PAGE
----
Questions over gay porn: inquiry

ARCHIVE of Herald reports
杭州龙凤

TRANSCRIPTS AND COURT EXHIBITS

POLICE whistleblower Peter Fox has been questioned at length over his reaction to gay pornography found at the Lochinvar presbytery a few months after Father Jim Fletcher took up duties there as a priest.

In a session of cross examination before lunch on Tuesday, Detective Chief Inspector Peter Fox was taken through evidence he had previously given to the Special Commission of Inquiry sitting in Newcastle.

Mr Fox had said previously that a lay worker had found gay pornography in the presbytery and that Mr Fox believed it had belonged to Fletcher, who was subsequently convicted of abusing an altar boy and who died in jail in 2009.

But counsel assisting the inquiry, Julia Lonergan, put it to him that he had no evidence that proved the pornography belonged to Fletcher, and that another priest, Father Desmond Harrigan, had told him it belonged to him.

Mr Fox agreed Father Harrigan had told him he owned the pornography and had destroyed it.

Later, answering solicitor Elizabeth McLaughlin for Father Harrigan, Mr Fox said it was the nature of police work that people did not always tell the truth.

‘‘As a detective, we don’t always accept people at their word,’’ Mr Fox said.

He agreed with Ms Lonergan that he may not have had a completely open mind about the Lochinvar matter, and may have believed the pornography was Fletcher’s regardless of Father Harrigan’s contentions.

As Ms Lonergan made clear, the detail of Mr Fox’s policing activities was important in this case because he had raised the Lochinvar presbytery pornography as an example of the Catholic Church destroying evidence in complaints that led to the creation of this investigation.

PETER FOX

Asked why he had not sought a formal police statement from Father Harrigan about the Lochinvar pornography, Mr Fox said he did not think it was fully relevant to the Fletcher prosecution at the time.

Questioned by Ms McLaughlin, Mr Fox defended his procedures, saying he ‘‘could not foresee this inquiry, of course, at the time’’.

Ms McLaughlin said she wanted a non-publication order on this section of evidence but Ms Lonergan said the issue had already been raised in public evidence previously.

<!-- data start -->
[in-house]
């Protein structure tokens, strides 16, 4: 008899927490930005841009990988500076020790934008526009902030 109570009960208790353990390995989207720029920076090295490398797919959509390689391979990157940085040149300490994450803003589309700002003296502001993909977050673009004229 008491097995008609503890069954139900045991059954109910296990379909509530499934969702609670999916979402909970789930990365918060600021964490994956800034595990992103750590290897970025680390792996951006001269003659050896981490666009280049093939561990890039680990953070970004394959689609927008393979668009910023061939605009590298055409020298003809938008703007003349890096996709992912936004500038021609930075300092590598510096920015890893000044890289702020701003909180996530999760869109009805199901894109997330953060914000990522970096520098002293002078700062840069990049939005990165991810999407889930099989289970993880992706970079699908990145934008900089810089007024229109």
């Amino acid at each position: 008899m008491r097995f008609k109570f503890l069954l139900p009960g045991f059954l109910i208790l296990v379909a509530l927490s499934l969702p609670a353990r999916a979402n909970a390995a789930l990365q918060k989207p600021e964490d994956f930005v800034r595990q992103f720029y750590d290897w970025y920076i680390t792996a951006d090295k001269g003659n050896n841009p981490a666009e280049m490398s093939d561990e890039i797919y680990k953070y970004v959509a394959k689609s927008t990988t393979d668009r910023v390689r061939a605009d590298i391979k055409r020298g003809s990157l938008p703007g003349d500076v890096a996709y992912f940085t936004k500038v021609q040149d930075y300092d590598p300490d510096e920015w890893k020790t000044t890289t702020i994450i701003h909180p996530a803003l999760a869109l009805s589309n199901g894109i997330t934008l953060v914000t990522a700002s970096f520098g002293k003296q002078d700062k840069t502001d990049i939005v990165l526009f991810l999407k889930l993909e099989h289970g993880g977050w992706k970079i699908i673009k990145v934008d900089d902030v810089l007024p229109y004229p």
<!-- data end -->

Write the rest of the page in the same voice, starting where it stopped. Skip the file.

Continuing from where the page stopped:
Commissioner Margaret Cunneen said she was inclined to agree.

The inquiry continues on Tuesday afternoon.

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TRANSCRIPTS: Special Commission of Inquiry

EARLIER

THE fifth week of public hearings in the Newcastle Special Commission of Inquiry opened with persistent cross-examining of police whistleblower Peter Fox.

It concluded with counsel for the diocese, Lachlan Gyles, asking for a non-publication order on this morning’s evidence, a call that was rejected by the commission.

Detective Chief Inspector Fox and Mr Gyles sparred over a statement that Father Robert Searle made to police in relation to the trial of paedophile priest Jim Fletcher.

As the commission had previously heard Mr Fox alleged that Father Searle had ‘‘watered down’’ the statement he gave to another officer.

Mr Fox’s evidence was that Father Searle had gone from saying victim AH had ranted about paedophile priests to saying in his statement that AH was upset because ‘‘nobody loves me’’.

Mr Gyles repeatedly put it to Mr Fox that this was not the case and that Mr Fox’s evidence was incorrect.

Mr Fox repeatedly said that his evidence was correct.

At the close of the encounter Mr Gyles asked for the non-publication order which was objected to by Mark Cohen for Mr Fox and by counsel assisting the inquiry Julia Lonergan.

Mr Gyles said he was concerned about Father Searle’s reputation.

Ms Lonergan said Father Searle would be able to give his version of events in his evidence later in the inquiry.

Commissioner Margaret Cunneen said that the inquiry needed to get to the truth of things and refused Mr Gyles’s request.

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